Thursday, August 26, 2010

"Mockingjay" by Suzanne Collins

Mockingjay (The Final Book of The Hunger Games)Title: Mockingjay
Author: Suzanne Collins
Publisher: Scholastic, 2010
Where I got it: I borrowed a loaner nook from work (we can do that—more perks to being a bookseller) and I downloaded it onto there. So, e-book.

If you've never heard of this series, and haven't heard anything about the anticipation for this book, you don't pay attention to the book industry. This has been one of the most eagerly awaited books of the year, probably right behind Steig Larsson's The Girl Who Kicked the Hornet's Nest. Long story short, everyone who keeps up with YA has read, is reading, or is planning to read this last book in Suzanne Collins' bestselling series.

I promise I will not give out any spoilers without making it completely obvious beforehand, but I do think you might be wondering why I am only giving it three stars.

But first: plot summary. By the way, **POSSIBLE SPOILERS FOR FIRST TWO BOOKS IN SERIES**. Katniss Everdeen, after being taken out of the custody of the Capitol, is taken to District 13, long believed to be obliterated. What she finds is a strictly organized society and rebel movement. Now the face of the cause, Katniss is the one crucial element the rebels and rebel leaders need for their plan in a Capitol takedown. Katniss needs to figure out where she stands, on all counts.


I think part of the reason I didn't particularly care for this one was the buildup and the hype surrounding the entire series. Yes, it is provocative and addictive, violent and slightly philosophical, but I was never really wowed by anything. There was way too much explanation in the beginning; all exposition, barely any showing as opposed to telling. It fell a little flat for my tastes, and despite the constant action I rarely felt energized. I wasn't attached to any of the new characters introduced, and I slowly stopped caring about a lot of the old characters too, which is never good.

I also thought it got way too preachy at the end. There was absolutely no subtlety; everything was spelled out in black and white, kind of like this comic by Kate Beaton. We understand, it's bad to kill children. You don't need to tell us fifty times in a few different ways.

As for the ending, well, I won't say much, but it's lackluster. I felt it climaxed too soon, and Collins was scrambling to tie up loose ends toward the end. I'm satisfied, but feel like it could have been more. Like most of the book, it fell short.

Now after all this criticism, don't think I hated it. No, I liked it well enough; there were certainly points where I couldn't put it down, one of which almost made me late for work today. If there's one thing Collins knows how to do, it's create suspense. She likes to end her chapters on crazy things that happen out of nowhere, forcing you to turn the page in order to find out how the heck they're going to handle each disaster.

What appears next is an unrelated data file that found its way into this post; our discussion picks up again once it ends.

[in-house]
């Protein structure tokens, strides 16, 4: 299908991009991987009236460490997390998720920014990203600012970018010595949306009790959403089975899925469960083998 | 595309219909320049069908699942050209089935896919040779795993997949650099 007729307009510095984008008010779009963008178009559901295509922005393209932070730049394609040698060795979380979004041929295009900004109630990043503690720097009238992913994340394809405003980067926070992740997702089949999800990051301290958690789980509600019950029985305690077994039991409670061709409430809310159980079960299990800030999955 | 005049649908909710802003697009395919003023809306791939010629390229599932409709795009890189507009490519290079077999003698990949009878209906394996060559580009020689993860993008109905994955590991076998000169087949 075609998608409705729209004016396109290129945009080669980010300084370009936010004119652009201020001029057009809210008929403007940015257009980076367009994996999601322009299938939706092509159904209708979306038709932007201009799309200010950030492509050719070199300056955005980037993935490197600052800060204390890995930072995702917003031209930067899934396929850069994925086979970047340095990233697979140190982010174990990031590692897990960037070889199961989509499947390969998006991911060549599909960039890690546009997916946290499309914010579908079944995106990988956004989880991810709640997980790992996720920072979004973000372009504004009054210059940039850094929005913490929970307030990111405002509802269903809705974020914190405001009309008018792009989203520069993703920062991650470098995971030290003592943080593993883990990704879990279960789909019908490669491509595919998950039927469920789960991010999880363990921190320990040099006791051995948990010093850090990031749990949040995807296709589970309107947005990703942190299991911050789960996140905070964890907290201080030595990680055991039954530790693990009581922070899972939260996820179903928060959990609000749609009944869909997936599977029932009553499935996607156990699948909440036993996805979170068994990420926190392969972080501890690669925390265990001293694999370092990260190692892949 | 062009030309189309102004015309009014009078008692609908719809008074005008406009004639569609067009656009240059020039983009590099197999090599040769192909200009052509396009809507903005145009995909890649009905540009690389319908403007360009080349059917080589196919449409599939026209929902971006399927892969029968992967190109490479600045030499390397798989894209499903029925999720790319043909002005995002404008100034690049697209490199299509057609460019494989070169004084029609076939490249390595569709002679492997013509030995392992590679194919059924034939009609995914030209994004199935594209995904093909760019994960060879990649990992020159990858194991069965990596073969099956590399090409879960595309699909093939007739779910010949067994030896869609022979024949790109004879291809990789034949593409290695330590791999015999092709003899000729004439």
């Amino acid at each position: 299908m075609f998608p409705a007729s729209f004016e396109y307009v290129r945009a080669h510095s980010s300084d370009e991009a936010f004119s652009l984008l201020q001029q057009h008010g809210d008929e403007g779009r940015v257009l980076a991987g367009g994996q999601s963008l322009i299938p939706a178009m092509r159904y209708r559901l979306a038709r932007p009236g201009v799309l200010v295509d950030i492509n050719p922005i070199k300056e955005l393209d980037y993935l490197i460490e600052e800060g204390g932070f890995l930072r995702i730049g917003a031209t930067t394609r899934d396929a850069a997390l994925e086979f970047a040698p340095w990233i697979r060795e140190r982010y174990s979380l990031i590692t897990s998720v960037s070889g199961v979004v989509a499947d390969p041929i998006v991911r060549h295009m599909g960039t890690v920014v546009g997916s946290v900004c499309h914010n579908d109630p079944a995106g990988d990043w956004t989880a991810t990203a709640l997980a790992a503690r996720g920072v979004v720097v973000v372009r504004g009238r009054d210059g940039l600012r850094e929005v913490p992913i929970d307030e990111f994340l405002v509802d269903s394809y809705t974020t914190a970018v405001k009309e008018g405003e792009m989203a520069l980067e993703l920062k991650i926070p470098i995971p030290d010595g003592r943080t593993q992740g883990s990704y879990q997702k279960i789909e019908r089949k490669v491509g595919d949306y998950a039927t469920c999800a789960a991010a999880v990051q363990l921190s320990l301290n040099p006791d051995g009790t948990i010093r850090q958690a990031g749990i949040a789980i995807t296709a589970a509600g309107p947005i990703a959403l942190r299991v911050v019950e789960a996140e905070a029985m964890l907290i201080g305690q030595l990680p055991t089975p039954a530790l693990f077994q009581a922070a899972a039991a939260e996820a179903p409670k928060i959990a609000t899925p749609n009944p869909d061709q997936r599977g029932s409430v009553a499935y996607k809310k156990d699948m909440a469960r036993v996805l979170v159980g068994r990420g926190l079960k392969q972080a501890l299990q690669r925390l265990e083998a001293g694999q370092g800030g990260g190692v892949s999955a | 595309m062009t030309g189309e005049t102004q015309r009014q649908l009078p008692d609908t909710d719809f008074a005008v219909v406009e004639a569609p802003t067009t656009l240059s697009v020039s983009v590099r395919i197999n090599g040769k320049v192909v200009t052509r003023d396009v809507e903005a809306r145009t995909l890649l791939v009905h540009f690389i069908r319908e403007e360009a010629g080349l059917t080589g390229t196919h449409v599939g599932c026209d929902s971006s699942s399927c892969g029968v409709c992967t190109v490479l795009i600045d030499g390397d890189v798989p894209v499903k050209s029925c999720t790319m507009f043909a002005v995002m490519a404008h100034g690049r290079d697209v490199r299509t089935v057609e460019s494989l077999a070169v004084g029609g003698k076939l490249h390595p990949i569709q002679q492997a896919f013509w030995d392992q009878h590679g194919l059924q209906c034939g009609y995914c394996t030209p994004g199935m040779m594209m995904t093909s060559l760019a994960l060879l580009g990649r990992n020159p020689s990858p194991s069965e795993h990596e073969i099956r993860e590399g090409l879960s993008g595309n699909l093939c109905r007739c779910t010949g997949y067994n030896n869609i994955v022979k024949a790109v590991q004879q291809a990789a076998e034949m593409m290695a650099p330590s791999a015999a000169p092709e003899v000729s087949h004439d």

I'm sorry to those of you who are offended by my less-than-stellar review, but I just don't think this book is as great as it's made out to be. It's certainly a worthwhile, thought-provoking and discussion-generating read, but it's not the best book I've read this year. Let's just say that if you had to pick one book to read this year, I'd suggest you not pick this one.

What do you think? Was I unfair, or do you agree?


  1. Your review makes me a little sad, only because I really loved the book so much. But I think it was fair; not everyone is going to love, love, love it, you know?

  2. This comment has been removed by a blog administrator.

  3. Emily, I knew it would make some people sad! That happens to me all the time when a book I love is given a low-star review.

    Mary, I had to delete your comment because of unlabeled spoilers, but I totally agree with everything you said.

  4. Totally agree with you on the ending. I didn't mind the actual ending but it could have been written better. And some deaths I thought merited more attention and others that did get attention I really didn't care that much about.
    Alison Can Read

  5. Hey, I had to agree with you. I read the first book just recently, and after I had finished with Patrick Ness' The Knife of Never Letting Go. So my expectations were not met. :| As a book, it's okay enough. But enough is the enemy of great. I'm just disappointed it wasn't better.

  6. Abdulicious—oh man, that's rough reading this one after Ness. I read this one first, and I KNOW I would have been even more disappointed had I read The Knife of Never Letting Go first. That was an amazing book. Thanks for the comment!


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